Two Sisters Gypsy Music People’s String Foundation Hever Castle, 29 May 2021

Anyone who reads my music reviews regularly will spot that this concert is not the sort of thing I usually cover. Actually, it’s back to my roots: my father was a ceilidh band leader and from my early teens I often sat in on fiddle or guitar when they were short for a dance, festival or other event. I therefore feel pretty comfortable with anything folky and sometimes it even overlaps with the early, baroque, classical and Romantic music I usually favour.

And this concert – where we sat under an awning, and well wrapped up in Hever Castle’s idyllic grounds as part of its festival – did not disappoint. I was pleasantly surprised by the eclecticism and the creativity of a whole evening of original compositions.

Ben Sutcliffe (violin, vocals and keyboard) and Zaid Al Rikabi (guitar and vocals), who are based in Cornwall, have been composing songs together since 2008. Gradually they began to work with other players and from that has emerged the 32 piece orchestra which they call The People’s String Foundation – although some woodwind and brass players are included. As a group they have worked on various projects and collaborations and Sutcliffe and Al Rikabi are regular composers for the Minnack Theatre.

This concert – their first live gig for nearly a year, they told the audience – gave us Sutcliffe and Al Rikabi playing acoustically in the first half. Then, after the interval, we got an audio/video projection of the whole orchestra recorded in Truro last year with the two men silhouetted in front of it and playing as part of the ensemble.

The music is very repetitive but compelling and often beautiful. The opening number, for example, consists of a fairly simple 16 bar melody which repeats to become, effectively, a folk-style take on theme and variations with a pretty exciting foot-tapping accelerando and crescendo passage. The whole concert is characterised by minor keys, close harmony and syncopation. Romanian Gypsy and Klezmer influences are very clear. I especially liked the col legno effect with very percussive guitar in, for example a number called “Solidarity” Both men are virtuoso players and several times stunned me with their techniques – Sutcliffe’s upward glissandi are really something.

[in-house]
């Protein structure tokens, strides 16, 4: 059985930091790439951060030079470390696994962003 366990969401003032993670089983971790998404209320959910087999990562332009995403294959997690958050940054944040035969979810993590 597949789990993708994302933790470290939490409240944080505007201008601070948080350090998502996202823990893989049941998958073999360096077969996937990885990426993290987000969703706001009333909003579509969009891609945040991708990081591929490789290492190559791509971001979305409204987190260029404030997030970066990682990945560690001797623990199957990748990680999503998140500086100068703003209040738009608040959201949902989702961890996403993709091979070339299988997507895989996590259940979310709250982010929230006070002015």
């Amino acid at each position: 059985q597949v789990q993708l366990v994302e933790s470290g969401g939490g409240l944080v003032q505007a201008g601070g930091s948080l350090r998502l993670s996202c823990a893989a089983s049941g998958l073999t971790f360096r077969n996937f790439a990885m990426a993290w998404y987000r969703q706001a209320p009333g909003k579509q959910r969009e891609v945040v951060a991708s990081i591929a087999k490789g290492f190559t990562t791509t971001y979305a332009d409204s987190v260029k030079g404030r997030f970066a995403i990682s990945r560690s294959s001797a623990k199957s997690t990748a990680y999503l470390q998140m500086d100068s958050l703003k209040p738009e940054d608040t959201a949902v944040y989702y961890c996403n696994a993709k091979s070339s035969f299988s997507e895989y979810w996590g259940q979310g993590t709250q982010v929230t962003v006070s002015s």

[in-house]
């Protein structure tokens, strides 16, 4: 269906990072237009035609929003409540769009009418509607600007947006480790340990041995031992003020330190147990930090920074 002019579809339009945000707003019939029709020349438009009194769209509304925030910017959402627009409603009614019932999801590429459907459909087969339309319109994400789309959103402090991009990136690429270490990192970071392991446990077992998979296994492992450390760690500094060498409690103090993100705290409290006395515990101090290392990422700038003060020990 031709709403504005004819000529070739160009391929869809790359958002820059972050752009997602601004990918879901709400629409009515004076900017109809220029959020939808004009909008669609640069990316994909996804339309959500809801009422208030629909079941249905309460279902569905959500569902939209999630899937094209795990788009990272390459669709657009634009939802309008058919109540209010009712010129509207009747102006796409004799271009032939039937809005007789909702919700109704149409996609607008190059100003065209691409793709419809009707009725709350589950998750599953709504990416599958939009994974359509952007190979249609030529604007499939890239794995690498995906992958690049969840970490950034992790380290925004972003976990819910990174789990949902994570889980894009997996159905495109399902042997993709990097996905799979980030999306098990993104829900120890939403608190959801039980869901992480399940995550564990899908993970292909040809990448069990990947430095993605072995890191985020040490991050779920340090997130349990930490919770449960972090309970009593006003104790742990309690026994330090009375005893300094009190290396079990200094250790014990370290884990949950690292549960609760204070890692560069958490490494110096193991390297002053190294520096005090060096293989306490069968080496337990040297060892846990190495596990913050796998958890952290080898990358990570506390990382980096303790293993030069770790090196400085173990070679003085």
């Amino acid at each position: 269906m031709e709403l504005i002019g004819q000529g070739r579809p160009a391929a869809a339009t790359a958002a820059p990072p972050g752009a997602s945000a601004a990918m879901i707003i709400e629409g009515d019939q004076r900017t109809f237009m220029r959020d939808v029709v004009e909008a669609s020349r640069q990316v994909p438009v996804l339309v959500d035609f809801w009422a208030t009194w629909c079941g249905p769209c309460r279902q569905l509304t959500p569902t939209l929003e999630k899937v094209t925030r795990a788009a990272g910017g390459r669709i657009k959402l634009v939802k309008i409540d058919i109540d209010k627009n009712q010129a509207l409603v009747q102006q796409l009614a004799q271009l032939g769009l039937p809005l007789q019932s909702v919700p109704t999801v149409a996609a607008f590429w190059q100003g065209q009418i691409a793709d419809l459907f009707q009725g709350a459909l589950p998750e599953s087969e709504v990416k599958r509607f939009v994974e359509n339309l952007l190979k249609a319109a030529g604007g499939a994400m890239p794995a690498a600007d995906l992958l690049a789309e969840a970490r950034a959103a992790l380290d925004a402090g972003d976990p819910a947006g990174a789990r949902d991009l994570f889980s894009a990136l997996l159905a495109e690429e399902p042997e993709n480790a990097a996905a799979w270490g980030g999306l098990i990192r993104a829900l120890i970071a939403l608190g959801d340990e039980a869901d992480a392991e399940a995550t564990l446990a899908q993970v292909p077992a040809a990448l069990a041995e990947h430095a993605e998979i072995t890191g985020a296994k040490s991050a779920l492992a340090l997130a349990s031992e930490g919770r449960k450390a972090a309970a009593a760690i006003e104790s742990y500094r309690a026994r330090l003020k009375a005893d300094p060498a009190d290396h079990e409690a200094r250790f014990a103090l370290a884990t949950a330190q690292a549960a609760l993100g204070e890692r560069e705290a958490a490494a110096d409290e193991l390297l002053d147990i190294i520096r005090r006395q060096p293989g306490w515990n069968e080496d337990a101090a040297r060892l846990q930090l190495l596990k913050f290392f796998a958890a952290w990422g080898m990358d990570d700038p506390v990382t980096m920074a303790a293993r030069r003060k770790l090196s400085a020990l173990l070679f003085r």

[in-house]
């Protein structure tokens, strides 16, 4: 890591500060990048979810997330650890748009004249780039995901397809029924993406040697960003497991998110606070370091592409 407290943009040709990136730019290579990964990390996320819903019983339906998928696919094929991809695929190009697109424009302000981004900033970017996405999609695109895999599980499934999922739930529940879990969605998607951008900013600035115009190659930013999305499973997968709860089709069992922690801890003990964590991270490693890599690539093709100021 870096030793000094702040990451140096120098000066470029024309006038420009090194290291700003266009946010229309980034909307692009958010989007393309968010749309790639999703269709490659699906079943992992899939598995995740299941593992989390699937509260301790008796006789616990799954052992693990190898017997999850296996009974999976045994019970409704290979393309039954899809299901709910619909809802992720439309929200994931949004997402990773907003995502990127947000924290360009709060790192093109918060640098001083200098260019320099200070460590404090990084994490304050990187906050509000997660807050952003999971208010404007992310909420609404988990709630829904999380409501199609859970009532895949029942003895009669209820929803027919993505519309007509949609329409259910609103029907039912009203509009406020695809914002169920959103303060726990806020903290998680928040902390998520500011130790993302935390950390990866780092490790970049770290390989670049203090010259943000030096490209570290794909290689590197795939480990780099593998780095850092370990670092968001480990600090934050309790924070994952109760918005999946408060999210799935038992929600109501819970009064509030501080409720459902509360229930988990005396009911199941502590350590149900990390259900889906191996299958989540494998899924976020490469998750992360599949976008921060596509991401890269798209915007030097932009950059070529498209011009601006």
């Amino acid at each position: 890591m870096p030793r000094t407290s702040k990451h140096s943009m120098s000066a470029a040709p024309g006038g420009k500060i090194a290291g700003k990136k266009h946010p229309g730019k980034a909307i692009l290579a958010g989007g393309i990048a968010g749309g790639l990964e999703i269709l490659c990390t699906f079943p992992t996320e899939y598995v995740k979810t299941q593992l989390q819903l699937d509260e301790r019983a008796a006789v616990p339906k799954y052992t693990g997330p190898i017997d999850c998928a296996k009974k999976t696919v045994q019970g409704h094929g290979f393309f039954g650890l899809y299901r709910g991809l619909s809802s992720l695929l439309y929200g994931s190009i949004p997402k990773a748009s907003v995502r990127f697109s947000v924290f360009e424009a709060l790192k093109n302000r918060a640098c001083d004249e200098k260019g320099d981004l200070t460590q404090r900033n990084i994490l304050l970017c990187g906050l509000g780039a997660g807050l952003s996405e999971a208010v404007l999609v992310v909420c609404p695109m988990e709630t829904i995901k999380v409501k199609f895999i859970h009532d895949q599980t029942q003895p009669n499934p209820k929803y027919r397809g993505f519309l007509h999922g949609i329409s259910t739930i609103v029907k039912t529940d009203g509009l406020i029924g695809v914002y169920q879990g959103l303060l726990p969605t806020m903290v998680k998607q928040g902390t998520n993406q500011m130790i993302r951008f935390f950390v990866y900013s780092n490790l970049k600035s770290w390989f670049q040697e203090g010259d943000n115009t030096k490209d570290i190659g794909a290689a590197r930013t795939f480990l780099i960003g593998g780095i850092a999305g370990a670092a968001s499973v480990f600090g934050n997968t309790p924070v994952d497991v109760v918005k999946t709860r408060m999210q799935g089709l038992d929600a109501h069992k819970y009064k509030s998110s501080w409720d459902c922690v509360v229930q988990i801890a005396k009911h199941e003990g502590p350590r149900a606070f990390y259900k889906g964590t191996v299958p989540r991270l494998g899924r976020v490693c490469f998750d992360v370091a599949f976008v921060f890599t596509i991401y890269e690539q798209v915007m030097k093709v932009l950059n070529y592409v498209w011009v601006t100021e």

My problem with the first half was the lighting. There wasn’t any. The temporary theatre in the Hever Castle grounds is effectively an awning for the audience and a forward-pointing canopy over the stage so it’s in shadow. It is equipped with stage lights and there’s a lighting box at the back of the auditorium but none of it was in use for this show. Whether that was for artistic or budgetary reasons it was a mistake because I could hardly see the two men on stage.

The second half was visually better because dusk had arrived and the main focus was the lit screen behind the two men. The production, called Res Publica, was a collaboration with Kneehigh, a Cornish theatre company and we saw a wooden marionette climb out of an old wooden violin case in a wood and then explore – as we listened to and watched the orchestra which makes rather a good sound. I was interested to see that, although Sutcliffe and Al Rikabi play entirely from memory with a great deal of visual signalling, orchestra members use conventional sheet music.

It was certainly a concert with a difference and an enjoyable two hours in a very pleasant venue.

Susan Elkin

HASTINGS INTERNATIONAL PIANO – Claire Martin OBE and Nikki Iles – 28th May – Rye Creative Centre

Alongside the well established Concerto Competition Hastings International Piano organises a variety of events throughout the year to promote the piano in different settings with a number of prestigious performers. In this concert of songs in jazz arrangements the pianist had an equal billing with the singer. She had two roles – providing accompaniment and, as with much jazz, sometimes taking the lead and becoming the soloist for a while.

Both performers are acclaimed musicians in their own right. Claire Martin led us through a well constructed tribute of songs mostly associated with Tony Bennett and Bill Evans. Brilliantly accompanied at the piano throughout by Nikki Iles the programme included songs from Rodgers and Hammerstein, Bernstein & Gershwin.

Claire Martin’s voice sometimes declaimed with great force and at other times teased and whispered. At times there was humour and playfulness and at other times a broader straighter sound. In a similar way Nikki Isles sometimes gently supported and at other times extended and highlighted melodies, with adventurous harmony and rhythmic dexterity.

The venue for this concert was new. The recently renovated old gym now forms a versatile auditorium for performance at the heart of Rye Creative Centre. Much thought had gone into making the audience welcome and comfortable as well as necessarily socially distanced. It is encouraging that at a time when performers and audiences have been severely restricted this new venue has been developed so successfully.

A very enjoyable evening.

Further events will take place here as well as at Fairlight Hall and White Rock Theatre.

Stephen Page

Isata Kanneh-Mason Brighton Dome, 25 May 2021

Isata Kanneh-Mason plays with poise, panache and maturity. She begins each piece with a moment’s silence and stillness – and then does the same between movements – which presumably allows her to focus and reset. It also has the effect of making the audience, as one, hold its breath and concentrate. What then follows are performances of technical excellence and intelligence. Hand movements are fluidly eloquent but she’s a visually unshowy (glitzy silver dress notwithstanding) performer. The magic is all in the sound.